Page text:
Since the beginning of the large-scale Russian invasion the Special Taskforce of the State Ecological Inspectorate of Ukraine recorded 245 crimes against the environment.
On May 12, the Ministry of Environmental Protection and Natural Resources of Ukraine launched the official web resource and mobile application EcoZagroza (the word means “environmental threat” in Ukrainian). The application features an interactive map of Ukraine with monitoring data on air quality and radiation levels, as well as information on the environmental crimes committed by the Russian occupiers. The app users can also report the environmental crimes they have witnessed.
“Most Ukrainians are familiar with the situation when, after reading the news about missile strikes on oil depots or the detonation of chemical tanks, they start looking for information about environmental hazards nearby. Because of hostilities on the territory of Ukraine and the ongoing information war, we understand that it is important for our citizens to have a unified official source of verified information on their smartphones. That is why we have created a web resource and a mobile application of our Ministry called EcoZagroza» — commented Ruslan Strilets, Minister of Environmental Protection and Natural Resources of Ukraine.
Nuclear and radiation safety threats
The remediation of the consequences of the occupation by Russian troops, which lasted 35 days, is still underway at the Chornobyl nuclear power plant and in the Exclusion Zone. According to a preliminary calculation, the damage caused by occupiers in the Exclusion Zone is estimated at nearly UAH 2.5 billion.
Zaporizhzhya NPP continues to work in the occupation under the control of the Russian military. The Russians are trying to hide the consequences of their shelling of the Zaporizhzhya NPP training center and forbade employees of the station to bring personal mobile phones to their workplaces. The occupiers have dug trenches, and placed sandbags, concrete blocks, and other engineering barriers along the entire perimeter of the nuclear power plant.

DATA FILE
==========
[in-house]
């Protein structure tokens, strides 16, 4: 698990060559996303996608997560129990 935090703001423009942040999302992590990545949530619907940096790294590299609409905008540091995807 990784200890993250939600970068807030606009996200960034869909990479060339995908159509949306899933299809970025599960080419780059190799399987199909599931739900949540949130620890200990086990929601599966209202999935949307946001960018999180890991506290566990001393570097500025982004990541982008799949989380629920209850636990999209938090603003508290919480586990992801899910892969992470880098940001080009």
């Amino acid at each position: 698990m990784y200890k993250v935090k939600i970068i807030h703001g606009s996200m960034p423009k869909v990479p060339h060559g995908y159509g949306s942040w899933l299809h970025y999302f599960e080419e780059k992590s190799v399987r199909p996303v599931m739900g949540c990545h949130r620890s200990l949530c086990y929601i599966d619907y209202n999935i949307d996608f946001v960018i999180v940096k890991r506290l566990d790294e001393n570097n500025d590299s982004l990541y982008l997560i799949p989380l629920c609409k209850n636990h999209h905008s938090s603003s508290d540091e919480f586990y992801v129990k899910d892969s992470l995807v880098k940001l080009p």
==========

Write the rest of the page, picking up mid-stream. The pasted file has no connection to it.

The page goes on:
On May 16, Ukraine received the first batch of aid from the US Government through the IAEA Response and Assistance Network (RANET). The batch included portable spectrometers to quickly determine the type and radionuclide composition of ionizing radiation sources in order to maintain nuclear safety.
Recent attacks on infrastructure and industry sites
On May 11, the shelling in the Kramatorsk district of the Donetsk region damaged a warehouse with ammonium nitrate. The Slovyansk city military administration located nearby asked the residents to limit staying in the open air and close the windows tightly for 24 hours after the accident.
On May 12, twelve Russian missiles hit the infrastructure of the city of Kremenchuk. Most of the missiles were aimed at the Kremenchuk refinery. The firefighters put out the fire, which broke out at the plant as a result of a missile strike.
On May 16, the Russian military hit a warehouse with ammonium nitrate in the Kharkiv region. The explosion caused a release of a large column of orange smoke. According to information from the local military administration, the explosion does not pose a threat to the local residents. The amount of damage to the environment will be determined by specialists.
On May 17, Russian troops launched an airstrike at the Knauf Ukraine building materials plant in Soledar in the Donetsk region. As a result of the bombing, a large-scale fire broke out.
During the week, numerous shellings of the phenolic plant in New York and the Avdiivka Coke Plant in the Donetsk region, as well as of the Azot plant in Severodonetsk, the Luhansk region, were recorded.
Large-scale fires on infrastructure and industrial facilities lead to poisoning of the air with hazardous substances. Pollutants can be carried by winds over long distances.
On May 19, Minister of Environmental Protection and Natural Resources of Ukraine Ruslan Strilets during the briefing «Environmental “hot spots» of the war: Chornobyl, Energodar and others» commented on the situation with pollution of the Sea of Azov due to shellings.
«The Ministry of Environmental Protection and Natural Resources has no evidence confirming pollution of the Sea of Azov as a result of the shelling of Azovstal. We are currently analysing the data. Both the State Emergency Service and the State Ecological Inspection are actively working on this. So far, we have no confirmation of pollution of the Sea of Azov,» said the Minister.
It is currently impossible to objectively assess what happened at Azovstal and the potential damage to the ecosystem of the Sea of Azov as relevant specialists cannot access the steelworks’ territory.
The Ministry has already obtained the information on the pollutants stored at Azovstal and studied the plant’s emergency response plans. After processing this data and identifying potential risks, the Ministry will issue a separate statement.
Pollution caused directly by hostilities
According to Ukraine’s State Emergency Service (SES), from 24 February to 18 May 2022, 110 593 explosive devices, including 1 975 aircraft bombs, were neutralized in Ukraine. An area of 21 709 hectares was surveyed for explosives.
The Russians are using remote mining systems, installing unguided minefields in settlements, and leaving behind a large number of particularly dangerous explosive devices, which are deadly to civilians. Oleh Bondar, head of the SES Department for Pyrotechnic Works and Humanitarian Demining, estimates that demining of Ukrainian territories could take up to 5-10 years.